Delkin Blog

M.2 SATA vs. mSATA

Industrial M.2 SSD

 

If you are looking for SATA-based storage for a small device or application, then M.2 SATA and mSATA are two options that you may consider. Although they have similarities, they are not interchangeable, and one is not better than the other in every case. For engineers, understanding M.2 SATA vs. mSATA and weighing up how they can work for a specific design is the key to making the right choice. Here is a closer look at how these two small-size storage solutions compare.

 

mSATA

mSATA, or mini-SATA, is essentially the same as the full-sized SATA drive. The full-sized SATA format is 2.5 inches, which makes it too large for a number of different devices. mSATA was introduced for devices that require SATA-style storage, but with a smaller form factor.

 

mSATA comes in both SLC and MLC versions with capacities of up to 1TB. It is known for its lower power consumption and high level of reliability in industrial applications that operate in rugged conditions. Despite its benefits, newer designs are moving away from mSATA in favor of different form factors. However, it is still a reliable solution for the needs of industrial applications and is still found in a wide range of devices.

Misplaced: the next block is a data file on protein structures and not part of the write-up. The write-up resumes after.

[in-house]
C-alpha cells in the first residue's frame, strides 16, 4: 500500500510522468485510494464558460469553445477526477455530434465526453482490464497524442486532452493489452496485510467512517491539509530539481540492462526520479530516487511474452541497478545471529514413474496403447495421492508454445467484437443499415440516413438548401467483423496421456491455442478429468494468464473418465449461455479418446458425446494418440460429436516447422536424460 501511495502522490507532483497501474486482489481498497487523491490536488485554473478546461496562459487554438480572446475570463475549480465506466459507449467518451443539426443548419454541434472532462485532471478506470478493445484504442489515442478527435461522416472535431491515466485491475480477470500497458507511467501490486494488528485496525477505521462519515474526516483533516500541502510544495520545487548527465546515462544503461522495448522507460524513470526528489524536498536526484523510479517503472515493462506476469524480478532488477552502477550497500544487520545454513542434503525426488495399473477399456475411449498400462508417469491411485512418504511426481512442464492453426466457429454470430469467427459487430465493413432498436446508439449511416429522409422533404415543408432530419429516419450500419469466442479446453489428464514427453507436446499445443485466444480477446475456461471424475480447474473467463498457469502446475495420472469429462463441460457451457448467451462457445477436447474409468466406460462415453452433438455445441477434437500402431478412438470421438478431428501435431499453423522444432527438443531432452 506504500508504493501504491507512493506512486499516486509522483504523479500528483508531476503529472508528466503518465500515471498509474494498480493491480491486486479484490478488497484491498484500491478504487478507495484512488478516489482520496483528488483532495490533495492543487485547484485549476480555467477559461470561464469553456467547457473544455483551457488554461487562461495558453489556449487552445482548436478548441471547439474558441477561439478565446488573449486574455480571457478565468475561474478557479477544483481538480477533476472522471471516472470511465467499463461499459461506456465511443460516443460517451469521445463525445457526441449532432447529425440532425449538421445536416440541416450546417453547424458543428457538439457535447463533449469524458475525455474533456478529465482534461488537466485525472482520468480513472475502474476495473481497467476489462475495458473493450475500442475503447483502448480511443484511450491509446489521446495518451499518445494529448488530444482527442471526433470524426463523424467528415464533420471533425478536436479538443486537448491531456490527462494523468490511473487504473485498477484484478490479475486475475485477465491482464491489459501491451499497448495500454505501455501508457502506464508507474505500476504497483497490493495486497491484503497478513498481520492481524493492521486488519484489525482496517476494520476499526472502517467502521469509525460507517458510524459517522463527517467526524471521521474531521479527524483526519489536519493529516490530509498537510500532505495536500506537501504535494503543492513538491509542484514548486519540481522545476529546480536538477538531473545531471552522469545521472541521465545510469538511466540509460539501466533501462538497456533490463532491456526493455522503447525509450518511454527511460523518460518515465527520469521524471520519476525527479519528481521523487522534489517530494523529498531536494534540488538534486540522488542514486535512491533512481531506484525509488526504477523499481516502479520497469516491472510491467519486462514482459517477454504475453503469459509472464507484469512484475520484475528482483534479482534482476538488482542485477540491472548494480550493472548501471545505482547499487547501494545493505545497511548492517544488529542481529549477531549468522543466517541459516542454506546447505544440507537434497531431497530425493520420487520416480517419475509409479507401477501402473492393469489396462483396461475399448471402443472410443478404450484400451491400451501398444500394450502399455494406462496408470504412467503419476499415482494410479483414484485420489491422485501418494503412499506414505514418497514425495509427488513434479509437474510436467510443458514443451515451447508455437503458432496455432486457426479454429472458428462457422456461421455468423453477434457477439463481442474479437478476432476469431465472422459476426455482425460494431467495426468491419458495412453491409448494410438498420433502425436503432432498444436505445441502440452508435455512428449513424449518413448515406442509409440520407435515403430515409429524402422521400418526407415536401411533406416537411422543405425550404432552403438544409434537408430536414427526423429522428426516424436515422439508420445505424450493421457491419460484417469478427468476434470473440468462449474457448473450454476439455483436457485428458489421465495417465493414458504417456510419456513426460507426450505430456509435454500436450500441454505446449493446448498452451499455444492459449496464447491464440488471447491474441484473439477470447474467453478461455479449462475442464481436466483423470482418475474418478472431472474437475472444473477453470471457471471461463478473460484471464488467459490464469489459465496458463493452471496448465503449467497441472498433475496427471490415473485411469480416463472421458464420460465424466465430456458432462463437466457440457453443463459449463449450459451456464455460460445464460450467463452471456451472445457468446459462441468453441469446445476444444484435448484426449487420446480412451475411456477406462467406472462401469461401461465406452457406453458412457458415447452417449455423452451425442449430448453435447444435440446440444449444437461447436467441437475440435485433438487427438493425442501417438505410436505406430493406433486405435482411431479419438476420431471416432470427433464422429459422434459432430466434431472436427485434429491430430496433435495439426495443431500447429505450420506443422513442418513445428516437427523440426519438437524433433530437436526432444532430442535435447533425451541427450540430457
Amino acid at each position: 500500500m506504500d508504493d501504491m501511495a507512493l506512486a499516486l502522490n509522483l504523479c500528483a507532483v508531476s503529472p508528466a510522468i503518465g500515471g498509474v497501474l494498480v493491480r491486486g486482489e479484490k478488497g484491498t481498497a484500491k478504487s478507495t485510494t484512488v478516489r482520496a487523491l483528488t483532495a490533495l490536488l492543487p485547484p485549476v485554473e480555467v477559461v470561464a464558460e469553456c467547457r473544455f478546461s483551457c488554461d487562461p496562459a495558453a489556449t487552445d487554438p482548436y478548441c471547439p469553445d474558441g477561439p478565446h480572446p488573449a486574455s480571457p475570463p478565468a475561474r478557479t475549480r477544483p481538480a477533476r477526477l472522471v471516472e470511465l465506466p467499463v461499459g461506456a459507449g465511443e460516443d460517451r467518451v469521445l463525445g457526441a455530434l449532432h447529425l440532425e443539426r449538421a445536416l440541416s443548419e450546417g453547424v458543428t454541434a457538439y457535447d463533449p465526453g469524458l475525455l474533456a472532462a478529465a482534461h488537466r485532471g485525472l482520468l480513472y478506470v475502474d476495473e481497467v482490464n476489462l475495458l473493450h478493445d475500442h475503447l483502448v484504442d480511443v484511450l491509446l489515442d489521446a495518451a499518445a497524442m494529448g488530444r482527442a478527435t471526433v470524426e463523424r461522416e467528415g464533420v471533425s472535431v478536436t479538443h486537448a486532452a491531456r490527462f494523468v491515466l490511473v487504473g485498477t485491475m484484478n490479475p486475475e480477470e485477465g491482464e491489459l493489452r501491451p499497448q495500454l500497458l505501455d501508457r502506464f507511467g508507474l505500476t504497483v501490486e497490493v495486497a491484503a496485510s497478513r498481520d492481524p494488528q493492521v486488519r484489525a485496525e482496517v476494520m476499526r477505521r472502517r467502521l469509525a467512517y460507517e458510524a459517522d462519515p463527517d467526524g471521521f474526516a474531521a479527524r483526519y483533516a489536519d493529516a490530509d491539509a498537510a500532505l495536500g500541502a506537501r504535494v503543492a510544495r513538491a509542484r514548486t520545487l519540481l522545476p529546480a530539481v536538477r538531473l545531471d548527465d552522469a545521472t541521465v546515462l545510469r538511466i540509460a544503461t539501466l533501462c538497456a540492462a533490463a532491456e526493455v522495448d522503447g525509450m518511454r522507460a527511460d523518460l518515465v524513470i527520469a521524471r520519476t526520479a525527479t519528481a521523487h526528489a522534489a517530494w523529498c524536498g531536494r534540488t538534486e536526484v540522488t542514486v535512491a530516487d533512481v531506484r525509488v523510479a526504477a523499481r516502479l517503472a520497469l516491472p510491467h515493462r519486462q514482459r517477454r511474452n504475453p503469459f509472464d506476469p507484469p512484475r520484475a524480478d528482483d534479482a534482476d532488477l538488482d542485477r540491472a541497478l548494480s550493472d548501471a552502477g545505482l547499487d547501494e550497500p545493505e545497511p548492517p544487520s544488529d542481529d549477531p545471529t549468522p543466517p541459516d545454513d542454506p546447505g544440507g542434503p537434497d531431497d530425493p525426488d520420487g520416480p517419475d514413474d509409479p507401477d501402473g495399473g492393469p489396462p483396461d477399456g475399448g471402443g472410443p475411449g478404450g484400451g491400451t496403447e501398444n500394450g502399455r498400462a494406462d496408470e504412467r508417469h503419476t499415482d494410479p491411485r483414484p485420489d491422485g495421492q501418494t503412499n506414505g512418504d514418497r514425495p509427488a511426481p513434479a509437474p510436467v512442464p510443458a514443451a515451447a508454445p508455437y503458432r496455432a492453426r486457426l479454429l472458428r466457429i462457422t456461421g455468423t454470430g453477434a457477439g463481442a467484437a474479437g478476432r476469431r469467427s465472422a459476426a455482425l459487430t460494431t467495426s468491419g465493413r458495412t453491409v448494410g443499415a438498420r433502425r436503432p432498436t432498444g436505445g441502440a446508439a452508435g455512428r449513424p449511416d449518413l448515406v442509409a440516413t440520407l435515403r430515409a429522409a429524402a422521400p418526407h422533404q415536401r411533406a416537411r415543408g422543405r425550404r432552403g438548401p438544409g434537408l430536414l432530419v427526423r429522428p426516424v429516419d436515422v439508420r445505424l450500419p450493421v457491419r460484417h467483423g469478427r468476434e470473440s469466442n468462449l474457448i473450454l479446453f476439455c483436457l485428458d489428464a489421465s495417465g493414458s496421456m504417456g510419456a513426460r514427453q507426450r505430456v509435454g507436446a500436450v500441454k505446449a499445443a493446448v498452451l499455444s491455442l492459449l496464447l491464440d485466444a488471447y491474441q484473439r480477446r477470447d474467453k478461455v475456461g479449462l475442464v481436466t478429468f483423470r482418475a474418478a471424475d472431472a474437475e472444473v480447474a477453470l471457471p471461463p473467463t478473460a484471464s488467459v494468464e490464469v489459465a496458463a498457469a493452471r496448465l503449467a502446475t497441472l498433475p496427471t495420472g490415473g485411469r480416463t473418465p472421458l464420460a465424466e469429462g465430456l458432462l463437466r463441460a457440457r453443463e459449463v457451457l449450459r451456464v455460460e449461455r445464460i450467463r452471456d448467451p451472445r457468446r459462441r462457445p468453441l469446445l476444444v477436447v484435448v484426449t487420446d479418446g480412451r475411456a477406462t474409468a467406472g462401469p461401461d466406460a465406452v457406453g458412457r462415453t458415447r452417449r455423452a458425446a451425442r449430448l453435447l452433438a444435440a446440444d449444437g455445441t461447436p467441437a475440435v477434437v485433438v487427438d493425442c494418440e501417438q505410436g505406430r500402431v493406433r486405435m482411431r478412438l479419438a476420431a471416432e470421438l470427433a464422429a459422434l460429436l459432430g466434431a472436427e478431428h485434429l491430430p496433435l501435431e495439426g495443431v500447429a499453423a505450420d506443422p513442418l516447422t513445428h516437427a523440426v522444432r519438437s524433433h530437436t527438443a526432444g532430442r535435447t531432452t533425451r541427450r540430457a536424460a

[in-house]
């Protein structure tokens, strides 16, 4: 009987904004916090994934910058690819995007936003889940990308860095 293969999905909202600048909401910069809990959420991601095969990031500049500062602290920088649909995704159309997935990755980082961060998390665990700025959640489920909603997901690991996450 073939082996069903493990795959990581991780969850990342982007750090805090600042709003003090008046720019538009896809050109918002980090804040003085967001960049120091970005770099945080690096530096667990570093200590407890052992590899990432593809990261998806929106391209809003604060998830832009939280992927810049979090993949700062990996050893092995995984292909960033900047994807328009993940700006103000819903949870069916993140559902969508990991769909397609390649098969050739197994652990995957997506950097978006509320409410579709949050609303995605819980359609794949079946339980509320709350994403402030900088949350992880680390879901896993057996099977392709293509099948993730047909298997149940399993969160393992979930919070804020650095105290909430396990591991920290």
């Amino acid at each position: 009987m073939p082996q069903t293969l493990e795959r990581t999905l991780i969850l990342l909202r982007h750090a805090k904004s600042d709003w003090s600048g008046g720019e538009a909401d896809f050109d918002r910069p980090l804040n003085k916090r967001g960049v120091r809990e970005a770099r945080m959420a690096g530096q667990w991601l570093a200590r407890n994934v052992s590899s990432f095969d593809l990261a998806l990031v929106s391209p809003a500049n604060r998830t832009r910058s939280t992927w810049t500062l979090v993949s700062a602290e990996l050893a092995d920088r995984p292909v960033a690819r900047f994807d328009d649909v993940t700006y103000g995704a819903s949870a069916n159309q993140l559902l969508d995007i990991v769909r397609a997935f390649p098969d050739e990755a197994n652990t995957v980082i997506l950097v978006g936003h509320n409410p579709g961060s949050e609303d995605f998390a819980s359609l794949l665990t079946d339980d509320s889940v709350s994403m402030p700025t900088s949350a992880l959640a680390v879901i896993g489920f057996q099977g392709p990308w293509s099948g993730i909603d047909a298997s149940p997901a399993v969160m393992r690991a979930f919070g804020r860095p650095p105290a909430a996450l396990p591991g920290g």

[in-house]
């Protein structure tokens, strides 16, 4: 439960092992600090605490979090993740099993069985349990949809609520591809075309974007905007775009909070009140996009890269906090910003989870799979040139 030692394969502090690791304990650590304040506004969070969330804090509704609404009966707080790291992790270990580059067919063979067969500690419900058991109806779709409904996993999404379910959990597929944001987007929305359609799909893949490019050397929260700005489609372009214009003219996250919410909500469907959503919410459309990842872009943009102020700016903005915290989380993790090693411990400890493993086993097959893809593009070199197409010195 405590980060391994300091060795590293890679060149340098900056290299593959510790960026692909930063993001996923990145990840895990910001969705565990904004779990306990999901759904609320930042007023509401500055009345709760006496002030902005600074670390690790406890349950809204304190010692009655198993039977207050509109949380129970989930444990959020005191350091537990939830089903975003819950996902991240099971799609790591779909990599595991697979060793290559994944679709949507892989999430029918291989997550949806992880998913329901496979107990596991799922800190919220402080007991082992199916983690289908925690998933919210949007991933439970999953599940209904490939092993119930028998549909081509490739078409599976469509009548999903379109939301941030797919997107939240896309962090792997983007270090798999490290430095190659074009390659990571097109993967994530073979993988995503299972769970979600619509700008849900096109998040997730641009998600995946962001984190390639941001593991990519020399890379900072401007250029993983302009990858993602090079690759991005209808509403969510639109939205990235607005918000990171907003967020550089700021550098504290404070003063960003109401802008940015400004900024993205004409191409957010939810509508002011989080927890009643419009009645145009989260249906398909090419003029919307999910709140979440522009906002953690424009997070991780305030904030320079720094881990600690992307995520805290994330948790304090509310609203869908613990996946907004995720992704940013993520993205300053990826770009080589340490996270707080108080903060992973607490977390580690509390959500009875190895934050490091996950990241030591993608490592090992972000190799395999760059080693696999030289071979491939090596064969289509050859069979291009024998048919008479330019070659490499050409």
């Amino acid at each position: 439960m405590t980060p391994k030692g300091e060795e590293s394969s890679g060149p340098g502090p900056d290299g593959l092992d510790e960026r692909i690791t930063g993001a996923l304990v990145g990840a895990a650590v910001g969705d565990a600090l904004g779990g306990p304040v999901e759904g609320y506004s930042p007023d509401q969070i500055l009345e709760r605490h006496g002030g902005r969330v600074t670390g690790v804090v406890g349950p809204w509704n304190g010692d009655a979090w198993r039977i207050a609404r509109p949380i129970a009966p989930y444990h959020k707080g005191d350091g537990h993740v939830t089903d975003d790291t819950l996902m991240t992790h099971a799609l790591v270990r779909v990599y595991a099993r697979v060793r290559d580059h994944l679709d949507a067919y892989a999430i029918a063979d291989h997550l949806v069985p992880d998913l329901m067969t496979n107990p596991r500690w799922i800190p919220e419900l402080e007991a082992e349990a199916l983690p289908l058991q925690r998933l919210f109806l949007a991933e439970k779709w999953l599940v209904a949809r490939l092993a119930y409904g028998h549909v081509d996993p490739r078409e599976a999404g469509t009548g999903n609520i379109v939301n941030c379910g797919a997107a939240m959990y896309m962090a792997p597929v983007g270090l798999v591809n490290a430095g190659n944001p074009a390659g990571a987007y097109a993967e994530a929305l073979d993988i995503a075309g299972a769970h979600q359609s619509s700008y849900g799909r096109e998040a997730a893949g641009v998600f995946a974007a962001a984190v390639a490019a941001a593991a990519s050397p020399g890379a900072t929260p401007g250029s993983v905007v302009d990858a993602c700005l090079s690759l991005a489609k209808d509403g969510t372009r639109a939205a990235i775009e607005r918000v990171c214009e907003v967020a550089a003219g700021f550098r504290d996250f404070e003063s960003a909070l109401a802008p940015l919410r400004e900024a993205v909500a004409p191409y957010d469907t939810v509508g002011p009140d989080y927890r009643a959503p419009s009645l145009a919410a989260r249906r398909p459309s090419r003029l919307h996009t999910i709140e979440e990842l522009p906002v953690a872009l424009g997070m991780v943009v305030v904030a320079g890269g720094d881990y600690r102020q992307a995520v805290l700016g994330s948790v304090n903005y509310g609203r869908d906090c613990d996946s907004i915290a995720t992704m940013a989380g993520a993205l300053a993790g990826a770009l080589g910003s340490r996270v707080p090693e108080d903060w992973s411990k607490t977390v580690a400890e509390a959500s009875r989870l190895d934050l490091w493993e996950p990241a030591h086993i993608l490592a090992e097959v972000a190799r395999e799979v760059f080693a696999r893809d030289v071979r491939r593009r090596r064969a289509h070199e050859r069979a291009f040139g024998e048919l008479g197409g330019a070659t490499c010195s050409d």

M.2 SATA

M.2 is a newer form factor, which was previously called Next Generation Form Factor, or NGFF. Not all M.2 flash storage devices utilize SATA—in some cases, they use PCI-Express. M.2 SATA is a faster alternative to mSATA. M.2 comes in a wide range of sizes, interfaces, and flash types, so it can easily be integrated into a wide range of applications. It can also be designed with custom sizing.

 

M.2 SATA uses the ACHI drivers that are the norm in today’s operating systems. This feature makes it likely that M.2 SATA will be easily compatible with future NAND designs.

 

Delkin offers both mSATA and M.2 SATA in industrial grade designs for applications that need reliable, rugged storage in a small form factor. Contact us to discuss how M.2 SATA vs. mSATA can work for your application.

 

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